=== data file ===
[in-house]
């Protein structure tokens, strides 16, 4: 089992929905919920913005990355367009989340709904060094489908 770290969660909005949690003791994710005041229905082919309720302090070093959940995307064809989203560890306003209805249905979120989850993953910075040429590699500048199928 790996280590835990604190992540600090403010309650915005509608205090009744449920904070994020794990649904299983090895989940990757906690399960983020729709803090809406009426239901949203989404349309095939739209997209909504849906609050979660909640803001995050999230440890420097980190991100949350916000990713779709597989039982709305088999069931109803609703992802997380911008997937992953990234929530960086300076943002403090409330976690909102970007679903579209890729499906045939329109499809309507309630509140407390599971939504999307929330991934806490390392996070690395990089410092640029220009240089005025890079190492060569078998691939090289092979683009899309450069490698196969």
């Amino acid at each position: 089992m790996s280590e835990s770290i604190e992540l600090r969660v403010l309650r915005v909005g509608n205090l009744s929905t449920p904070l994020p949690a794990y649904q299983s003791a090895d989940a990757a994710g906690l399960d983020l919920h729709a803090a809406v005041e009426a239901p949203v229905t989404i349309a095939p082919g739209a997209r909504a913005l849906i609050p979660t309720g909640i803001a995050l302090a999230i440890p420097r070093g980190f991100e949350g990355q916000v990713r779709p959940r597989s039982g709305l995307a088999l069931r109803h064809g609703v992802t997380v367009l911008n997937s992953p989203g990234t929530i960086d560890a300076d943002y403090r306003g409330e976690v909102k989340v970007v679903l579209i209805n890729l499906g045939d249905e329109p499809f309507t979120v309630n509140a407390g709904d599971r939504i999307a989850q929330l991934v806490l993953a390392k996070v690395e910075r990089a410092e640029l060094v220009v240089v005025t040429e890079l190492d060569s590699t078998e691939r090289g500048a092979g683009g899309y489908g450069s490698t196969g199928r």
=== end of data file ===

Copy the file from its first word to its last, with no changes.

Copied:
[in-house]
């Protein structure tokens, strides 16, 4: 089992929905919920913005990355367009989340709904060094489908 770290969660909005949690003791994710005041229905082919309720302090070093959940995307064809989203560890306003209805249905979120989850993953910075040429590699500048199928 790996280590835990604190992540600090403010309650915005509608205090009744449920904070994020794990649904299983090895989940990757906690399960983020729709803090809406009426239901949203989404349309095939739209997209909504849906609050979660909640803001995050999230440890420097980190991100949350916000990713779709597989039982709305088999069931109803609703992802997380911008997937992953990234929530960086300076943002403090409330976690909102970007679903579209890729499906045939329109499809309507309630509140407390599971939504999307929330991934806490390392996070690395990089410092640029220009240089005025890079190492060569078998691939090289092979683009899309450069490698196969």
């Amino acid at each position: 089992m790996s280590e835990s770290i604190e992540l600090r969660v403010l309650r915005v909005g509608n205090l009744s929905t449920p904070l994020p949690a794990y649904q299983s003791a090895d989940a990757a994710g906690l399960d983020l919920h729709a803090a809406v005041e009426a239901p949203v229905t989404i349309a095939p082919g739209a997209r909504a913005l849906i609050p979660t309720g909640i803001a995050l302090a999230i440890p420097r070093g980190f991100e949350g990355q916000v990713r779709p959940r597989s039982g709305l995307a088999l069931r109803h064809g609703v992802t997380v367009l911008n997937s992953p989203g990234t929530i960086d560890a300076d943002y403090r306003g409330e976690v909102k989340v970007v679903l579209i209805n890729l499906g045939d249905e329109p499809f309507t979120v309630n509140a407390g709904d599971r939504i999307a989850q929330l991934v806490l993953a390392k996070v690395e910075r990089a410092e640029l060094v220009v240089v005025t040429e890079l190492d060569s590699t078998e691939r090289g500048a092979g683009g899309y489908g450069s490698t196969g199928r």